Photo: Instagram/Kourtney Kardashian
Kourtney Kardashian is eight months pregnant with her third baby, but that didn’t stop the reality star from stripping down this week for Du Jour magazine. In one photo, she wears a soaking wet, white T-shirt; in the other, only a feathered neckpiece. In the third, nothing at all. Kardashian’s photos didn’t “break the Internet” unlike little sister Kim’s controversial Paper magazine cover, however, they do reveal the complexities of a woman’s identity during pregnancy.
"To me, nudity is not something to be ashamed of," Kardashian tells Du Jour. "I’m not embarrassed of my body. I’m at my best when I’m pregnant. It’s such an amazing feeling, the transformation that your body goes through. There’s something about that that’s so empowering and beautiful and I just really embrace it." She added that she probably wouldn’t have posed if she were not pregnant and, "It’s a wonderful thing to be able to show my children these photographs one day and say, this was you inside."
Kardashian is in good company. In February, country singer Jessie James, then heavily pregnant, and her NFL husband Eric Decker posed for a NSFW spread in GQ magazine. In one photo, James, wearing a sports bra and underwear, is poised to straddle her shirtless hubby on a bed; in another, she’s sucks one finger while inserting the other in Decker’s mouth. There are shots of her in the bathtub (bubbles are strategically placed) and wearing lacy, black lingerie. And there have been no shortage of supermodels and actresses who have posed for similar shots.
These images are a departure from the classic (cliche?) “pregnancy pose” — side view of a naked pregnant celeb, one hand covering breast — popularized by Demi Moore on her infamous 1991 Vanity Fair cover and reimagined by dozens of celebrities since. They’re distinctly sexualized, an in-your-face affront to pregnancy.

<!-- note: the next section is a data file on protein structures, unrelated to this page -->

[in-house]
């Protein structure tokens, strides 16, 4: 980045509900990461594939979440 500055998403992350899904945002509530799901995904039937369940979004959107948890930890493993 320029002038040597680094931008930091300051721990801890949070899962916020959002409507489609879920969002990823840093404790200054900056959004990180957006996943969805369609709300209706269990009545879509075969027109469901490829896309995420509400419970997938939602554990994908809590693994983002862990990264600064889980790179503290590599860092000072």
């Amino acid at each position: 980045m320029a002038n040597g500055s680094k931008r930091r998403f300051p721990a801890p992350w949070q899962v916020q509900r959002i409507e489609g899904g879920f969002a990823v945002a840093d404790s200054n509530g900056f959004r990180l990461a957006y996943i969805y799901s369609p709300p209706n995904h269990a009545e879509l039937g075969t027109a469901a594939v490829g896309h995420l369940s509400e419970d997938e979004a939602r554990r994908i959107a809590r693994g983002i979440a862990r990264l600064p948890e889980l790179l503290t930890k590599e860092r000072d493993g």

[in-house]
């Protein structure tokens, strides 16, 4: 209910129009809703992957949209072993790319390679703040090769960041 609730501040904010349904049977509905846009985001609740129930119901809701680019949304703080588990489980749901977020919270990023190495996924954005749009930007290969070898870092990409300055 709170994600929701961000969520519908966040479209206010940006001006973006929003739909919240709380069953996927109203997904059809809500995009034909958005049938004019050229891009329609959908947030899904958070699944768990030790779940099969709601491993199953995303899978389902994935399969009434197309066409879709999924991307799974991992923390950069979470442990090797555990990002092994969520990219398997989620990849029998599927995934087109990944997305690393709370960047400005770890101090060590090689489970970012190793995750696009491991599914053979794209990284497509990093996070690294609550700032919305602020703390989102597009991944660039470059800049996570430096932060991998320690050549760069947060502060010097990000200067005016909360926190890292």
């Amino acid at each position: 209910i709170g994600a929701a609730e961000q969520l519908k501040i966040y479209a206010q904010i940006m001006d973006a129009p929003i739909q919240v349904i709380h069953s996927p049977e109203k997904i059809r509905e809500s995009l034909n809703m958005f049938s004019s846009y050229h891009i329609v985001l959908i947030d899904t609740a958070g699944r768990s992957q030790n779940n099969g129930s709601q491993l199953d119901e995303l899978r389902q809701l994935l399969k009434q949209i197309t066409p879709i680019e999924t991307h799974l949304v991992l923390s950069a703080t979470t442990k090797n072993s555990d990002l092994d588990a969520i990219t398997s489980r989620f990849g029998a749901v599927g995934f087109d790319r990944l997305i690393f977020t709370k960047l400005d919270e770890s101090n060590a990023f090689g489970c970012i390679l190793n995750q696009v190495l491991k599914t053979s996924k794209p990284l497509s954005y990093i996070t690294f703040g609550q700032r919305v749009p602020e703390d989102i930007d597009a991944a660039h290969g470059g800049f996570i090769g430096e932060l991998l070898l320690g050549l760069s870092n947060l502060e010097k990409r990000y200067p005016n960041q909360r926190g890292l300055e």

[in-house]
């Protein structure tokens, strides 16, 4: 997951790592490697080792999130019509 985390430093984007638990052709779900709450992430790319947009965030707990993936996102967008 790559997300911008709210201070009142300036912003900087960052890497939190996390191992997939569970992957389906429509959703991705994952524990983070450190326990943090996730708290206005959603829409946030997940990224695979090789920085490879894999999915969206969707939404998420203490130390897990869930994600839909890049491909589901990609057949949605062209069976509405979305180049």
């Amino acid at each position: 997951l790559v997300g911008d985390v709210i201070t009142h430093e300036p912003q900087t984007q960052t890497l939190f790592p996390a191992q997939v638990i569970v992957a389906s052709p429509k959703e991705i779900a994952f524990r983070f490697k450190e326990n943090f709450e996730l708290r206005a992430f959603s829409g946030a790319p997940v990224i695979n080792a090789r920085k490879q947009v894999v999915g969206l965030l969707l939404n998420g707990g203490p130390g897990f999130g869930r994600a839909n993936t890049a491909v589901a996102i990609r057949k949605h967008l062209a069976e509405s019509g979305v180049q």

For women who embrace the physical changes that occur with pregnancy— fuller breasts, shapely hips, glossy hair — taking sexy photos can be thrilling. Others view them as a sexy keepsake or a badge of honor during a period marked by hormonal swings and stretch marks. For others, the idea that they “should” look sexy during a time in their lives when they feel anything but, can feel burdensome. “During my pregnancy it was nice to take a break from all that,” Jill, a 37-year-old mother-of-two from Boston, tells Yahoo Parenting. “It was difficult to not look frumpy, never mind try to be sexy. Plus, I was carrying my kid — that’s not sexual.”
“Pregnancy is a transitional time during which woman contend with embracing a new, more selfless identity,” Bethany Marshall, PhD, a Los Angeles based psychotherapist, tells Yahoo Parenting. “It’s natural to want to look attractive and sexy maternity photos can serve as a ‘last hurrah’ before life changes drastically.” Ironic, because from an evolutionary standpoint, once a woman became pregnant, her partner didn’t necessarily hang around for more sex — if the pair did stay bonded, it was only to ensure their offspring had the best chance of survival.
Fast-forward to our obsession with celebrity baby bumps and chic maternity style. Tight mini-dresses, sheer blouses, plunging necklines, and spiky stilettos were fashion staples for Kim Kardashian during her pregnancy, model Heidi Klum reportedly nixed maternity clothes for regular clothes a few sizes bigger; and pregnant Blake Lively always looks chic. No wonder it can be tough to feel polished while pregnant. And social media doesn’t help — if fun, sexy bump shots populate your newsfeed on a daily basis, you may feel pressure to show up the rest with your own.
Of course, no one is suggesting that pregnant women should be forced to wear muumuus and mom jeans. Impending motherhood is a game changer, but it shouldn’t eclipse a woman’s entire personality. “Part of good mental health is having the ability to fluidly transition between the different roles in your life,” says Marshall. “It’s only problematic when a pregnant woman dresses provocatively to deny the fact that she’s expecting or she has an all-or-nothing mindset that’s fear-based: ‘Either I am sexual or I am a mother.’ Both identities can coexist.”